With the IoT, we’re headed to a world where things aren’t liable to break catastrophically- or at least we’ll have a hell of a heads up
— Scott Weiss, Venture Capitalist- Andreessen Horowitz

How to get it right

Getting it right starts with figuring out what you want from your Industrial IoT.

  • Will you be taking data from sensors so that your back-end analysis will let you begin predictive maintenance? For some companies, that alone will justify the project.
  • Will you be using the data, again coupled with your back-end servers, for command and control of equipment based on real-time data?
  • Are you going to set up a system in which your equipment is talking to itself, adjusting operations on it's own far quicker than any human operator could?

The key to a useful internet of things is knowing exactly what you want to get out of it. The answer to these basic questions will inform decisions on everything from network infrastructure to the servers required for analysis.

Servers and communications

Regardless of your other decisions, you're going to need communications and servers for analysis. Both come together at the rack where your analytics are housed.

On the communications side, this means a network that is designed for high connection and transaction counts rather than for the largest possible raw bandwidth. IoT applications tend to involve incredibly high numbers of very small transactions. It's easy to think that, for example, all gigabit Ethernet or 10 gigabit Ethernet network cards are created equal, but that is far from the case. Ask your vendor about the transaction and connection capabilities of the cards you intend to put into your IoT infrastructure.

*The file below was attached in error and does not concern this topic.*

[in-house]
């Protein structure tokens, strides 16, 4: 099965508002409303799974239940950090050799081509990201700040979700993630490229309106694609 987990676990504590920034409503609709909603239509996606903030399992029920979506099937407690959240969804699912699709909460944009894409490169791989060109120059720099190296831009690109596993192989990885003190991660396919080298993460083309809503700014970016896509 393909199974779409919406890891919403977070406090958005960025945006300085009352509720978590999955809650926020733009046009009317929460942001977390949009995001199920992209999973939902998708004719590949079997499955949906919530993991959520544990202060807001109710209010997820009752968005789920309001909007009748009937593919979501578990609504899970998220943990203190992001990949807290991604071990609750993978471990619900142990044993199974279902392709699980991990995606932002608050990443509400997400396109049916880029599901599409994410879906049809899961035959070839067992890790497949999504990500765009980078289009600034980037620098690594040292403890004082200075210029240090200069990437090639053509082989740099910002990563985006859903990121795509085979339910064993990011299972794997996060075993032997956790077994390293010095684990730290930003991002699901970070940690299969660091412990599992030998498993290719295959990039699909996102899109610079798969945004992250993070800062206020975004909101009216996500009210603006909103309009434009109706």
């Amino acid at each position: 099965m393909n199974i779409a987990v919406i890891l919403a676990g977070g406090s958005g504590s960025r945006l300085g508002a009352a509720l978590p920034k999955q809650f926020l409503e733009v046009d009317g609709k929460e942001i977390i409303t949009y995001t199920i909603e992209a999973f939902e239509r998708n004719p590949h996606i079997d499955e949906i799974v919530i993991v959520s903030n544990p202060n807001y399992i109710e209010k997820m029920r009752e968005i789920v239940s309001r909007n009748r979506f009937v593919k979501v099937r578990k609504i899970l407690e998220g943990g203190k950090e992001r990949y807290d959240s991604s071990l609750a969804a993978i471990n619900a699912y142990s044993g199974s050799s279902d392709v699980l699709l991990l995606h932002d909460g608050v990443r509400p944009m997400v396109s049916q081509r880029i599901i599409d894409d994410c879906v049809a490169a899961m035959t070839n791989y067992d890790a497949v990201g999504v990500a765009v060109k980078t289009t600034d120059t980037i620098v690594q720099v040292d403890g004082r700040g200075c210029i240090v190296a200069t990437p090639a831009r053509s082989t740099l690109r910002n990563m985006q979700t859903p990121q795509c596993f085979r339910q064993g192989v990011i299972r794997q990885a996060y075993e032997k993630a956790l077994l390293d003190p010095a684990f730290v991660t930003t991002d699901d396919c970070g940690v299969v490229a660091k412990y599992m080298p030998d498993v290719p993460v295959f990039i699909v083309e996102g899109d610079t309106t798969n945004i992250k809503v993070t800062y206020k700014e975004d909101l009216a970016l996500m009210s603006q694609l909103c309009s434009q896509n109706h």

Twin servers?

When you begin to put together the specifications for an IoT infrastructure, you'll want to look at the possibilities of twin servers for your IoT. One of the servers will be designated to receive and send IoT traffic, while the other will be the heart of the analytics process. The difference between them? Transactions.

The Industrial IoT is a classic online transaction processing (OLTP) application. The qualities needed in the storage design and overall application infrastructure are almost identical to those that would be used in a traditional centralized point-of-sale or e-commerce system. The key to acceptable performance is write speed, the ability to catch a fire-hose stream of data and write it to storage without pause or bobble.

Continuing to look back at classic processing, the analysis system is a traditional online analytical processing (OLAP) system in which data reads will be exceptional, delivering data at near-streaming speeds for accurate, timely analysis.

The Industrial IoT paired with the knowledge and experience of Current Technologies can put a mid-sized business onto a level playing field with much larger competitors. Build your infrastructure properly, and it will maximize the benefits while keeping the additional load on your IT group well in hand.

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10 Essential Steps To Protect Your Data

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How Much is Your Data Worth?